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Where To Buy Track Spikes

As you gain experience and fine tune the feel you prefer in your spikes, you can toy around with a variety of spike shapes from pyramid to needle spikes on the track, but always be sure to check the meet rules before changing out your spikes.

where to buy track spikes

Your body moves differently and requires different support as your race shorter or longer distances. Long distance runners often run with more of a heel-toe gait while sprinters are on the balls of their feet during their races. To deliver the best possible performance, track spikes are engineered to accommodate these differences by using different foams, spike configurations and plate materials.

Long Distance Track Spikes (Best for 800m-5K): These are the most flexible and have the most midsole and heel cushioning while still keeping a slender profile and light weight. The spike plate is often made of the same outsole material as the rest of the shoe, or it is a more flexible material like PEBAX. The spike count can range from 4-6 spikes to give you grip and traction without disturbing your natural cadence.

Mid-Distance Track Spikes (Best for 400m - 1500m): These shoes are much more of a specialist shoe than long distance or sprinting spikes, and include features from both. Mid-distance spikes will retain the midsole and heel cushioning found in long distance spikes, but will often have a harder spike plate and less flexibility to deliver a responsive ride. The spike count tends to find a happy medium between 5-7 spikes to deliver more propulsion as you sprint through the 400m.

Sprinting Track Spikes (Best for 55m - 400m): Typically the lightest track spikes you can find, sprinting spikes have design features like carbon-fiber plates that keep them stiff and snappy to help you gain speed. These shoes have little to no heel cushioning and are designed to hold your foot in a lightly flexed position, keeping you on the balls of your feet as you run. Sprinting spikes tend to have anywhere from 6-8 spikes to help you push off the blocks and dig for speed with each step.

Throwing Spikes: Spikes for javelin, shot put or discus focus on supporting your ankle as the rest of your body twists to generate momentum. Unlike running spikes, throwing spikes are smoother on the bottom to allow for smooth motion transitions. Some discus or shot put spikes even have a special disk in the outsole that lets you place your weight on one foot and spin while you throw, helping to stabilize your body and allow fluidity in motion.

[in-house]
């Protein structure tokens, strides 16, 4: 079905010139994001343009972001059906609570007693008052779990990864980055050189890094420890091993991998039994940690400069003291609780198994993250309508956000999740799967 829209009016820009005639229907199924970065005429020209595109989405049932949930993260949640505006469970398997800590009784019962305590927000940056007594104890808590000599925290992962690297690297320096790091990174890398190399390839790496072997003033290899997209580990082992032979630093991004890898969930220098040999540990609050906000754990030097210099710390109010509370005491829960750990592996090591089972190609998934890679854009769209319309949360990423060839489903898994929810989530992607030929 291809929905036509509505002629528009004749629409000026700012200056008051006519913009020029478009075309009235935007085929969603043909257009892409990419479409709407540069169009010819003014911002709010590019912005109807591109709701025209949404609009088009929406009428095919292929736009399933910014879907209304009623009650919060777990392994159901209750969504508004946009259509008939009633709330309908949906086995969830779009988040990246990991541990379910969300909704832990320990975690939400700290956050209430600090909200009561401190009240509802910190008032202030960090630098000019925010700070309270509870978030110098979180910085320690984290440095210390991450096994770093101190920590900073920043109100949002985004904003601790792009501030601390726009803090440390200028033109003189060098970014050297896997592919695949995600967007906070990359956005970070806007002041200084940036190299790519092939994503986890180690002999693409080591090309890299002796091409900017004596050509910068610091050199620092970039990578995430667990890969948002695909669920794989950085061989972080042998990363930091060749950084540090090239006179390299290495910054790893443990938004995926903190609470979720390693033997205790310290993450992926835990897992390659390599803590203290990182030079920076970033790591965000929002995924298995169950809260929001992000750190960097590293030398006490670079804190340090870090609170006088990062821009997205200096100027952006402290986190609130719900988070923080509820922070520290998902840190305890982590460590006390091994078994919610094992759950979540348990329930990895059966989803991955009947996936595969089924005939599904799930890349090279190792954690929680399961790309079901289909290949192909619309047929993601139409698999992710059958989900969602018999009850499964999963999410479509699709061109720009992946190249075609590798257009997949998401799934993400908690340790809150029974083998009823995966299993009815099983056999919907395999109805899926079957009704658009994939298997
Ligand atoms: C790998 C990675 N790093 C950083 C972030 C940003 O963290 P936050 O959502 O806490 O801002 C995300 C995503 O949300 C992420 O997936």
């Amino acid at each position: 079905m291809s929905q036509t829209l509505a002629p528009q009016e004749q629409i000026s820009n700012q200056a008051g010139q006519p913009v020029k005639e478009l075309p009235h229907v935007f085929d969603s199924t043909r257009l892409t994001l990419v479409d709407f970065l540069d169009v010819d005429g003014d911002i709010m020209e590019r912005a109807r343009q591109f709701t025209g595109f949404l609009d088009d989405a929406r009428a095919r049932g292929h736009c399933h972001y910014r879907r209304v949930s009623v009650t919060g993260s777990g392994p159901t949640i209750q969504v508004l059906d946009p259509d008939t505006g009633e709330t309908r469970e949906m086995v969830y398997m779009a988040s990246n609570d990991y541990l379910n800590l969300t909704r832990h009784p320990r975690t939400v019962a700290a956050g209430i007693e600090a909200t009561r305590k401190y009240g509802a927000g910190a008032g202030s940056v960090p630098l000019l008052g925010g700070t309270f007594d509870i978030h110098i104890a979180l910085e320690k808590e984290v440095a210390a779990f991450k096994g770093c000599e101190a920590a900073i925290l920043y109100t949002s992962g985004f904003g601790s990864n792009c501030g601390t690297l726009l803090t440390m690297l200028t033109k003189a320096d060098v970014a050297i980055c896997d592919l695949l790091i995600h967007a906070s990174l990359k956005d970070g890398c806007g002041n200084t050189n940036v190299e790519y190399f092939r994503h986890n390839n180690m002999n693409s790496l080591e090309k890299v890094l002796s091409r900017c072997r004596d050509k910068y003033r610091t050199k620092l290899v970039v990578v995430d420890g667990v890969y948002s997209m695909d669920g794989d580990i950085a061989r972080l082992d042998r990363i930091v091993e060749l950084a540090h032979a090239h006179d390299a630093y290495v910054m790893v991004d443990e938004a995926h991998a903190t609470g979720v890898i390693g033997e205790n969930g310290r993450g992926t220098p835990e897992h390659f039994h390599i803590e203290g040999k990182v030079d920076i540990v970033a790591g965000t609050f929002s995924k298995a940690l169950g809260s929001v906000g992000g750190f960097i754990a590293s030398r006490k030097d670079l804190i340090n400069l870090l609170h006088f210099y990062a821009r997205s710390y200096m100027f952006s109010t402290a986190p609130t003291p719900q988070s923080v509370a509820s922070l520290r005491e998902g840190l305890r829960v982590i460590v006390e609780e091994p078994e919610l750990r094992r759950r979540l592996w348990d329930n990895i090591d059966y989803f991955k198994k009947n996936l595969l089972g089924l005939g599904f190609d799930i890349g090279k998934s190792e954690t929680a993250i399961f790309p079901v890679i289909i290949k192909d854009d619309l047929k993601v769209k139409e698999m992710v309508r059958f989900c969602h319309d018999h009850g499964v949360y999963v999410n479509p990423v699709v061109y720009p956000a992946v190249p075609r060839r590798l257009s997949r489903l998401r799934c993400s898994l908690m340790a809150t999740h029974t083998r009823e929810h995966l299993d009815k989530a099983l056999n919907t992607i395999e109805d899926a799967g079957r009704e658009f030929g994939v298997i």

Jumping Spikes and Pole Vault Spikes: The spikes for these events are relatively similar, they focus on helping you gain speed before you jump or vault. Jumping or vaulting spikes are similar to sprinting spikes in that they are lightweight and feature more spikes in the spike plate to help you grip the track. High Jump spikes feature additional spikes in their heal because they are the only event where they need to run on a steep curve and require extra traction, especially at takeoff. Long jump and Triple jump spikes are the most like sprinting spikes because you need to generate speed in your approach, but the plate is positioned slightly differently to help you takeoff correctly. Pole Vaulting spikes are usually stiffer than sprinting spikes and have a solid base to ensure traction at takeoff like triple jump spikes.

Track and field spikes are designed to give you the traction you need to run, jump or throw effectively on a track surface. Spikes for track events are designed to promote a faster running form by placing greater emphasis on the balls of your foot; however, this does not guarantee that you will run faster.

Simply put, no. But they are a big help. Unlike the running shoes you train in that are designed to be used on the roads or a trail, track spikes are designed to give you traction on a track surface. Running on a track in road shoes won't slow you down, but you may not have the secure grip needed to perform well on the track surface.

If you want to top the podium and hit your personal best on the track, cross-country course or in your field event, then finding the right pair of track or XC shoes will help you crush your next meet.